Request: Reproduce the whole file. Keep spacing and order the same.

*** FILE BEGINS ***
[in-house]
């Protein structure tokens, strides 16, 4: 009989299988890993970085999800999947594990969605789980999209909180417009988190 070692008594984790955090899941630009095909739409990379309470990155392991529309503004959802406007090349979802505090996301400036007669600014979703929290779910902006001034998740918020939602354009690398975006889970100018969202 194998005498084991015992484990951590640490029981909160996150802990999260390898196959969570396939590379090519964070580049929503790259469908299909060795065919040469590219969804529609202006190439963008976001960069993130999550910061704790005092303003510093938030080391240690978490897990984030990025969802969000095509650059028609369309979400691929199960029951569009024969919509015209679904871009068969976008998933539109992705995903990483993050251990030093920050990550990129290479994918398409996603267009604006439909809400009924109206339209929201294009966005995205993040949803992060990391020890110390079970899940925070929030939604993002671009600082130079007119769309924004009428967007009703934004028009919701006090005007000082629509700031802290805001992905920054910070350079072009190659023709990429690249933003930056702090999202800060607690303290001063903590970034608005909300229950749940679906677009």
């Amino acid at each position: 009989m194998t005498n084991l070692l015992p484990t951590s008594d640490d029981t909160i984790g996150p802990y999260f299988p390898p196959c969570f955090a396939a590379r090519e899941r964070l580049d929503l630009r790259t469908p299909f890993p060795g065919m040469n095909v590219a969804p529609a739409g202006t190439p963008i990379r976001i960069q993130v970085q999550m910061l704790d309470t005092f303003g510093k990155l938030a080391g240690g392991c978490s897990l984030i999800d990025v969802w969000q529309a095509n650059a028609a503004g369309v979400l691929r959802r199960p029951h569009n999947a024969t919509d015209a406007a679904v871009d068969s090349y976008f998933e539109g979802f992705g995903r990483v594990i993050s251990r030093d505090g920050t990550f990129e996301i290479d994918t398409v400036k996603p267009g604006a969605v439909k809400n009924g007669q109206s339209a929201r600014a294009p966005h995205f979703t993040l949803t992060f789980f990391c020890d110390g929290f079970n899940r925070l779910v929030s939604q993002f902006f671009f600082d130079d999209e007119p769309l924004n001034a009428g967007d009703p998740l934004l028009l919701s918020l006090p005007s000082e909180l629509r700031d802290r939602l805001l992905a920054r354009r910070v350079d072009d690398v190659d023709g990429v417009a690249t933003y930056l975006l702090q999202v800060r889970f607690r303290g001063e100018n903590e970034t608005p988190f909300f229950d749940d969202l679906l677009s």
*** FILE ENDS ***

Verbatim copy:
[in-house]
């Protein structure tokens, strides 16, 4: 009989299988890993970085999800999947594990969605789980999209909180417009988190 070692008594984790955090899941630009095909739409990379309470990155392991529309503004959802406007090349979802505090996301400036007669600014979703929290779910902006001034998740918020939602354009690398975006889970100018969202 194998005498084991015992484990951590640490029981909160996150802990999260390898196959969570396939590379090519964070580049929503790259469908299909060795065919040469590219969804529609202006190439963008976001960069993130999550910061704790005092303003510093938030080391240690978490897990984030990025969802969000095509650059028609369309979400691929199960029951569009024969919509015209679904871009068969976008998933539109992705995903990483993050251990030093920050990550990129290479994918398409996603267009604006439909809400009924109206339209929201294009966005995205993040949803992060990391020890110390079970899940925070929030939604993002671009600082130079007119769309924004009428967007009703934004028009919701006090005007000082629509700031802290805001992905920054910070350079072009190659023709990429690249933003930056702090999202800060607690303290001063903590970034608005909300229950749940679906677009």
């Amino acid at each position: 009989m194998t005498n084991l070692l015992p484990t951590s008594d640490d029981t909160i984790g996150p802990y999260f299988p390898p196959c969570f955090a396939a590379r090519e899941r964070l580049d929503l630009r790259t469908p299909f890993p060795g065919m040469n095909v590219a969804p529609a739409g202006t190439p963008i990379r976001i960069q993130v970085q999550m910061l704790d309470t005092f303003g510093k990155l938030a080391g240690g392991c978490s897990l984030i999800d990025v969802w969000q529309a095509n650059a028609a503004g369309v979400l691929r959802r199960p029951h569009n999947a024969t919509d015209a406007a679904v871009d068969s090349y976008f998933e539109g979802f992705g995903r990483v594990i993050s251990r030093d505090g920050t990550f990129e996301i290479d994918t398409v400036k996603p267009g604006a969605v439909k809400n009924g007669q109206s339209a929201r600014a294009p966005h995205f979703t993040l949803t992060f789980f990391c020890d110390g929290f079970n899940r925070l779910v929030s939604q993002f902006f671009f600082d130079d999209e007119p769309l924004n001034a009428g967007d009703p998740l934004l028009l919701s918020l006090p005007s000082e909180l629509r700031d802290r939602l805001l992905a920054r354009r910070v350079d072009d690398v190659d023709g990429v417009a690249t933003y930056l975006l702090q999202v800060r889970f607690r303290g001063e100018n903590e970034t608005p988190f909300f229950d749940d969202l679906l677009s």